Property Prices Continue To Fall In Las Vegas

Redfin data, reported a median sale price for a Las Vegas home was $375,000 in December 2022, down considerably from the all-time-high of $432,000 in June 2022. A typical home sold for 3 percent below list price. And more than 23 percent of homes had a price drop, a 9.4 percent increase over December of 2021. Homes spent a median of 69 days on the market before selling in December — a huge 40 percent increase over 2021.

A lot of agents are misled by the shortage of inventory. They believe the shortage of inventory is an indication that it is still a sellers market. What they don’t realize is investors have started putting properties back into the rental pool because they didn’t get the price they wanted. This happened to a couple of our clients.  For the first time in my memory, the rental market is being flooded.

Rents will be declining steadily through 2023.  Most of our investors have not caught up with the latest increases because we didn’t want good tenants to flee. Leases that expire this year will only get modest increases if at all. 

Builders Pulling The Plug

Building Is DownLas Vegas homebuilders ended 2022 with sharp drops in sales and construction plans from year-earlier levels, with a dramatic change for the over heated market.  Builders also pulled 427 new-home permits in December, down 67 percent from a year earlier, and their land-buying activity was “extremely slow for the majority of the past six months or so,” the firm’s president, Andrew Smith, said in the report.

Overall, builders logged almost 8,600 net sales in Southern Nevada last year, down 33 percent from 2021, and pulled around 10,970 home construction permits, down 27 percent.

It’s also important to understand the ramifications of decreasing construction. Half the blue collar workers who support the building industry will be leaving. This will put even more pressure on rentals with the increase in inventory. The combined effect of loss of jobs and inflation is setting Las Vegas up for a rocky economy.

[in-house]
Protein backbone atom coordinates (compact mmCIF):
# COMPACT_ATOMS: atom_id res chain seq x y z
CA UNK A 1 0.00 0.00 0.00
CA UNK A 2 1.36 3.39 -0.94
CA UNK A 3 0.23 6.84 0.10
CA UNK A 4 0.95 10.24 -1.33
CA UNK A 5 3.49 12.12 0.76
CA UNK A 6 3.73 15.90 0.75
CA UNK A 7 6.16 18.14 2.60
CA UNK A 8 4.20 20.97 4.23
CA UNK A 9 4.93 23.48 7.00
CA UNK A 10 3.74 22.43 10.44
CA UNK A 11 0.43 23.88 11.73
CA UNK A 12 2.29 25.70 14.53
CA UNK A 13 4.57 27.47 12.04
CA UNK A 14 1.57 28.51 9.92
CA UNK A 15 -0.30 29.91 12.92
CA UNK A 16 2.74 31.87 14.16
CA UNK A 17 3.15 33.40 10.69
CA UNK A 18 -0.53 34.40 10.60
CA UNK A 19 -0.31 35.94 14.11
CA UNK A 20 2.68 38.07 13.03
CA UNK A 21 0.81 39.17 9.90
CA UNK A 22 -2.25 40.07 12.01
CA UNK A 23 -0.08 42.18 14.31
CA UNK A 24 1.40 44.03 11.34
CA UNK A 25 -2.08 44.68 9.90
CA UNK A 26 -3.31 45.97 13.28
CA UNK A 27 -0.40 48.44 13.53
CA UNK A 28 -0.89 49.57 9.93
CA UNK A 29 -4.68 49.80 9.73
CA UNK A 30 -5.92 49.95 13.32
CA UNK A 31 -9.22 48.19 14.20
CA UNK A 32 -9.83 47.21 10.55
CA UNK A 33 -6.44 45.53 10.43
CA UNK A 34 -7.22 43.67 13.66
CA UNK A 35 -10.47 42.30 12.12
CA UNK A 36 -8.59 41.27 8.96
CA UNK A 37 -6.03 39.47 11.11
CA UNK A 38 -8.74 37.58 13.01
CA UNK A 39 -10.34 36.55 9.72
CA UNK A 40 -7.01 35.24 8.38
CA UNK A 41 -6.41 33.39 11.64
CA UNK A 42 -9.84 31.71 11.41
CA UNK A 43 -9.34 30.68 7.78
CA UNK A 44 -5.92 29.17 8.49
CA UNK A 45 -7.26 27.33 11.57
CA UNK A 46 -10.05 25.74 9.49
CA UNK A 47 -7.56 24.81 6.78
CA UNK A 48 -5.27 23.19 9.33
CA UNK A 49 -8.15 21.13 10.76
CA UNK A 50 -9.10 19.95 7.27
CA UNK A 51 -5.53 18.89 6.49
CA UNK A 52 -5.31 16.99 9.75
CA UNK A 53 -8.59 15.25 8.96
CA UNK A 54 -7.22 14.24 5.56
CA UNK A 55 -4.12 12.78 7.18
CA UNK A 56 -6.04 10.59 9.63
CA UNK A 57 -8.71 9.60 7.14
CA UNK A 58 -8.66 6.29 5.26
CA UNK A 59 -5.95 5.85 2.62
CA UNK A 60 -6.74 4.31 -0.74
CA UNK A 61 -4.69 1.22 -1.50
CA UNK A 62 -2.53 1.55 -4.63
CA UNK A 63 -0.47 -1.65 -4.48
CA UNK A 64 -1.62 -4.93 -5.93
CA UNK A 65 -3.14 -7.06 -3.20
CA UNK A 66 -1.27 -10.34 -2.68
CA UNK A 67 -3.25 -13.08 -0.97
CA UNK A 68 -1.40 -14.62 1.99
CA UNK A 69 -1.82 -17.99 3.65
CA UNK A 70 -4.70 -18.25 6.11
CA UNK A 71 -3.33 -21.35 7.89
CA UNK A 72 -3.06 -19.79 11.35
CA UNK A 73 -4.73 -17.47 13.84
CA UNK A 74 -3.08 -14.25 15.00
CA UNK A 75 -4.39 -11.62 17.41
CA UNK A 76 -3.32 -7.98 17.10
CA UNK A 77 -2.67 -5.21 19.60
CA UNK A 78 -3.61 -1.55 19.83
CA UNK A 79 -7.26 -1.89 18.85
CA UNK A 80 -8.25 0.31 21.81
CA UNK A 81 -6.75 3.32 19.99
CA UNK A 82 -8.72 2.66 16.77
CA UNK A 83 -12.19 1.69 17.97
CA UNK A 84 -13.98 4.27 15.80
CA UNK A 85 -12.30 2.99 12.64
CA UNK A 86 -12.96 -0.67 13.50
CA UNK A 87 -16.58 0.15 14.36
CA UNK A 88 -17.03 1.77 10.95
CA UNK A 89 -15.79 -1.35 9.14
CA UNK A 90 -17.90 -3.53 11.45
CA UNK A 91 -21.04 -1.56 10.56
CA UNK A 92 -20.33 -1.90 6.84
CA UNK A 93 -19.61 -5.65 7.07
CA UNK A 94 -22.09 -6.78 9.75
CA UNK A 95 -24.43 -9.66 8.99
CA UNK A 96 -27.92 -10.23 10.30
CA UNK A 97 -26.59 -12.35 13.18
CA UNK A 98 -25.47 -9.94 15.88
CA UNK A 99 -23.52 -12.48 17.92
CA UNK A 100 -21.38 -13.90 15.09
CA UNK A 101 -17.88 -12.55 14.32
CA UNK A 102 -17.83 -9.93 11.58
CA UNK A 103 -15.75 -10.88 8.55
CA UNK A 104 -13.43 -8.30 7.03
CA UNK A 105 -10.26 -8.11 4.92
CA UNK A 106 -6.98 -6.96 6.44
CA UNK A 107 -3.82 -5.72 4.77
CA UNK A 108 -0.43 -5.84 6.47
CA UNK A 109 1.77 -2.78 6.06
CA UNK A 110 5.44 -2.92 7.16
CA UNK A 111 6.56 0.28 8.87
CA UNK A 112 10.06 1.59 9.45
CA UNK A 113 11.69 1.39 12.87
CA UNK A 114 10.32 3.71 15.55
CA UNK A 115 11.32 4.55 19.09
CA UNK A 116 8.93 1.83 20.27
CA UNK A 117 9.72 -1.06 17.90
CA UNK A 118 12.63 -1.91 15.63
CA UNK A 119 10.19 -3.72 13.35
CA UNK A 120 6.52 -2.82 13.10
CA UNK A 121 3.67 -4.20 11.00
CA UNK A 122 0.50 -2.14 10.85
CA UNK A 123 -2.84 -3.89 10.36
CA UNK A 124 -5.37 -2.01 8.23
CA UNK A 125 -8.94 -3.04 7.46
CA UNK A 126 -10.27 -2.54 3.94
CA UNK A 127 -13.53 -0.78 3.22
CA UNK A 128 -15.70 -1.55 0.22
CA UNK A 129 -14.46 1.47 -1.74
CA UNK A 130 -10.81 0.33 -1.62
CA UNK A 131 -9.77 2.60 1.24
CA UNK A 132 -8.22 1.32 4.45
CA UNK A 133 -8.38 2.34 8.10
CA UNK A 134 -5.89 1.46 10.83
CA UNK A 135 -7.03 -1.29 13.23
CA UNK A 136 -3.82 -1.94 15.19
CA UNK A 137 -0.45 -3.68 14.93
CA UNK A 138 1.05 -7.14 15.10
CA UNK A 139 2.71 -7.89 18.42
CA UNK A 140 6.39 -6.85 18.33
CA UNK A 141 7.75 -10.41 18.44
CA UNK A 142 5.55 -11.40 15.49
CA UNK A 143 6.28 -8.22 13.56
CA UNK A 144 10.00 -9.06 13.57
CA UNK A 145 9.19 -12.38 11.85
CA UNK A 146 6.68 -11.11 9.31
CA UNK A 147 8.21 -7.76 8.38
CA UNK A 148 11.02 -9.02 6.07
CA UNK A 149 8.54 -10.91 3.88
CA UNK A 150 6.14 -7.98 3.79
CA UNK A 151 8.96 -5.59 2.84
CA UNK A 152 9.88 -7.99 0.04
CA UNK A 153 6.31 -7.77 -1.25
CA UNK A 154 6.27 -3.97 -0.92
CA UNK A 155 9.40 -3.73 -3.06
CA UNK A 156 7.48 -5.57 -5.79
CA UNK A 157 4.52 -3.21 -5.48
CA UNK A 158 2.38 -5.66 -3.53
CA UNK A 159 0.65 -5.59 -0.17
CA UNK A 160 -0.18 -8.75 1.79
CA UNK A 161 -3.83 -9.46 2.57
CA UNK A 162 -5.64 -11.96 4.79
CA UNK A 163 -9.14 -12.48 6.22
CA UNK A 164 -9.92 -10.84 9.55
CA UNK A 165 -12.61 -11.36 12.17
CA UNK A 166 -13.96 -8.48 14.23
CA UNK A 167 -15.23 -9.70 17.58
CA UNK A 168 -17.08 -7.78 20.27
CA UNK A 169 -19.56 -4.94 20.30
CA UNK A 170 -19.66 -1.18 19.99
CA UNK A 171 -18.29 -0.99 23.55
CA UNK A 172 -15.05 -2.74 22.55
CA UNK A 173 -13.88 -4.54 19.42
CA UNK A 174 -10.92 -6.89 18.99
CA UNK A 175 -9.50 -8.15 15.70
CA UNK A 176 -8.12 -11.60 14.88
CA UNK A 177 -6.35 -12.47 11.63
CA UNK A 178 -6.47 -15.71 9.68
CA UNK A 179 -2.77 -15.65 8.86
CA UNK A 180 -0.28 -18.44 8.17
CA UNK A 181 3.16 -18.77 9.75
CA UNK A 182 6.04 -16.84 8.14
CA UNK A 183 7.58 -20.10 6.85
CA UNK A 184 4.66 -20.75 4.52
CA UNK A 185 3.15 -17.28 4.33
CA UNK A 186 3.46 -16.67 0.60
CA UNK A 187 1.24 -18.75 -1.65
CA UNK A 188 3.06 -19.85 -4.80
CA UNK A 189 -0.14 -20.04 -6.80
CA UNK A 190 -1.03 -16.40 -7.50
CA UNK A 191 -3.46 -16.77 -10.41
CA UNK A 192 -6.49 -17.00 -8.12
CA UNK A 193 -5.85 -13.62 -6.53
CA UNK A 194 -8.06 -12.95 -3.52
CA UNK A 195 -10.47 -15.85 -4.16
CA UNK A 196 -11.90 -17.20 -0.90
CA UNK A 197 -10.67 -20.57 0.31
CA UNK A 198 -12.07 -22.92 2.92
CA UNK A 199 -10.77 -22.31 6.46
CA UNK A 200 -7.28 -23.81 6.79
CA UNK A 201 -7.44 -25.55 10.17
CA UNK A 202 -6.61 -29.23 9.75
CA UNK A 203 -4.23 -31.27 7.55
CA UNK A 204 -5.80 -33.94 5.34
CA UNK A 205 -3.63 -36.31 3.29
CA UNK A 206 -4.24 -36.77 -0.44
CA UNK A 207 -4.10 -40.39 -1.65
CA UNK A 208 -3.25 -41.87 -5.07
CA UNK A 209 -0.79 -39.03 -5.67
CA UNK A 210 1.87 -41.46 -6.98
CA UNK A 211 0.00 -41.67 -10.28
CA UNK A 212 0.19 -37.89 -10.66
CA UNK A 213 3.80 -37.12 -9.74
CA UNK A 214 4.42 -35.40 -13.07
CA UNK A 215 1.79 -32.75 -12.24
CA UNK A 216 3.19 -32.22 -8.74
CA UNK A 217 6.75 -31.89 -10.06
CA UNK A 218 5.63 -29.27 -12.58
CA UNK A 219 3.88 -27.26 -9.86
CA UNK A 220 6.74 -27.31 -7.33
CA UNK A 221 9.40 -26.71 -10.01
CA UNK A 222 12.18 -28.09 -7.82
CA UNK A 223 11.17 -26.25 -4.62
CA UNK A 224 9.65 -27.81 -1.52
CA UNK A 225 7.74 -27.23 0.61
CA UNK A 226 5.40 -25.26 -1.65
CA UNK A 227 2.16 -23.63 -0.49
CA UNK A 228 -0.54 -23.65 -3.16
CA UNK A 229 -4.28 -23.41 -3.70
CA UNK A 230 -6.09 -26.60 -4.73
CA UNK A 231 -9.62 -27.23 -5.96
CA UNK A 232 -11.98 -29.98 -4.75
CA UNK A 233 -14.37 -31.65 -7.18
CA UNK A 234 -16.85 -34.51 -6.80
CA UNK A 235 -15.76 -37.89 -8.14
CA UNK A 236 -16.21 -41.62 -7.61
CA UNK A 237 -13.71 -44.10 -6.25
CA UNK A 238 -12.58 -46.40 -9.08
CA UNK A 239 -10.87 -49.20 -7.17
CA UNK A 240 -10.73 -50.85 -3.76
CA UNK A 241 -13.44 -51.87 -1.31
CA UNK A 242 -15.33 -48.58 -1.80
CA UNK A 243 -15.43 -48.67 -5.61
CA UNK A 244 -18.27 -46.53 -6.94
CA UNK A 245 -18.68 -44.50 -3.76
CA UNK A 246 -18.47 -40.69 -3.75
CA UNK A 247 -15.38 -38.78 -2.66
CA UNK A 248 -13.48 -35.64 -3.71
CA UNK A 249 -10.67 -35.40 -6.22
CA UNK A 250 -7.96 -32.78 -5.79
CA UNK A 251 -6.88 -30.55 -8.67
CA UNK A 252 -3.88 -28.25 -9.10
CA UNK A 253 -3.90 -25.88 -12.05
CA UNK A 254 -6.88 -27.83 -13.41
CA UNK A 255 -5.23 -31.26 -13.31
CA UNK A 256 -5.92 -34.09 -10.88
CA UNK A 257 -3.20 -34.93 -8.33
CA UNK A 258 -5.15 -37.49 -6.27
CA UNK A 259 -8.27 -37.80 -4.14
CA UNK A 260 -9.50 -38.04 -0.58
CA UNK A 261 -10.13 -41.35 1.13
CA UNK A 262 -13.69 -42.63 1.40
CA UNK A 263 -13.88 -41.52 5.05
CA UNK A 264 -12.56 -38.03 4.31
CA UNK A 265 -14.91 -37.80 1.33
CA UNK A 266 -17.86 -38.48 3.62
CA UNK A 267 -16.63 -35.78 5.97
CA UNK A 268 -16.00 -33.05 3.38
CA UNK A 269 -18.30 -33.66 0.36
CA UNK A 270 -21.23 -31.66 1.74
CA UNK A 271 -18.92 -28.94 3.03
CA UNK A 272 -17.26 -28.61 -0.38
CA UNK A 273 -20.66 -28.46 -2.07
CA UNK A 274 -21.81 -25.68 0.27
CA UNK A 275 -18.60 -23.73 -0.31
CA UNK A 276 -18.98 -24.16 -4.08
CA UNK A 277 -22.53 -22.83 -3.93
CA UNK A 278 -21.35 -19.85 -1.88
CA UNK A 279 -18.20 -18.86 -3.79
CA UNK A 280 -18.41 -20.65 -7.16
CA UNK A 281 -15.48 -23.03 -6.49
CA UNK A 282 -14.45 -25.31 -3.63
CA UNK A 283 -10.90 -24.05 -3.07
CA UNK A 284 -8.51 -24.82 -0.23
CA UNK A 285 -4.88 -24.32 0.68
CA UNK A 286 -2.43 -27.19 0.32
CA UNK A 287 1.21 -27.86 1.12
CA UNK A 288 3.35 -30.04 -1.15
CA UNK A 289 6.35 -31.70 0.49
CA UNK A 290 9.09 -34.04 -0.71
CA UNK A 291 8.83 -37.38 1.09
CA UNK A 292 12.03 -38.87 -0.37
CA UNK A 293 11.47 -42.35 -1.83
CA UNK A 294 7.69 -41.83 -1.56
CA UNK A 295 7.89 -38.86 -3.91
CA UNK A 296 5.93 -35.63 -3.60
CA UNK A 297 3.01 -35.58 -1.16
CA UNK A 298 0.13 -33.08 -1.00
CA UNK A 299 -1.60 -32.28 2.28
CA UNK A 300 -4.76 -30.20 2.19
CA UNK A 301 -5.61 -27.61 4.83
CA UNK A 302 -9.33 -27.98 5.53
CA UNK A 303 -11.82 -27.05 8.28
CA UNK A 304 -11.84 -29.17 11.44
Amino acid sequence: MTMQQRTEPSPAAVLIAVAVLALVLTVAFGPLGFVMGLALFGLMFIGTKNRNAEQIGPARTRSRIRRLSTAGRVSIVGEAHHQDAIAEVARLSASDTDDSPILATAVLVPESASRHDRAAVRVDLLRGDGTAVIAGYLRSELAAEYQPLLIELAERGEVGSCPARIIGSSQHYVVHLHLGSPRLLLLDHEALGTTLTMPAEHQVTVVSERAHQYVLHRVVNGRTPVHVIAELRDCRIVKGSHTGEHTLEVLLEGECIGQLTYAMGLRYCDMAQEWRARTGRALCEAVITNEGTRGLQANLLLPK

Water Shortage In Las Vegas – Correction

In a previous broadcast, I was using information from the wrong source about where our water is coming from. No pun intended. Our association received a very lengthy presentation from the regional water district about our water, where it comes from and the plans to continue to accommodate  population growth. This video is a little tiresome to sit through but very comprehensive. In summary, Las Vegas will continue to get water even if the water levels drop. Arizona and California will not receive any water if Lake Mead drops below a certain point.

This doesn’t mean we can get crazy with water. The regional district will continue with more and more water restrictions. The most obvious is no new grass, grass elimination among HOAs and commercial properties, no new swamp coolers, no new fountains, no pools greater than 600 square feet… The section I was most interested in was related to septic tanks. For the foreseeable future, current vacant land that is not connected to municipal sewer will not get a water hook up. Thousands and thousands of vacant land parcels have become suddenly worthless because they won’t be able to get a water connection. The cost to connect to municipal sewer in remote areas is prohibitive.

MSG Sphere in Las Vegas expected to open in September

MSG Sphere

According to Channel 3, the MSG Sphere in Las Vegas is expected to open this September. It’s the firmest timeframe yet for the debut of the new state-of-the-art venue, located adjacent to The Venetian at the corner of Sands Avenue and Koval Lane.

 Crews are expected to finish installing the LED screens on the outside of the Sphere by the end of the month. There will be 580,000 square feet of fully programmable LED lighting on the exosphere, making it the world’s largest LED screen.

I can’t wait to attend an event at this amazing structure.

About The Author

Jim Eagan is the BrJim Eaganoker at Limestone Investments (license 1000724) and has been managing investment properties for over 30 years. He has written two books on the subject of property management has taught hundreds of other property managers the art of managing property.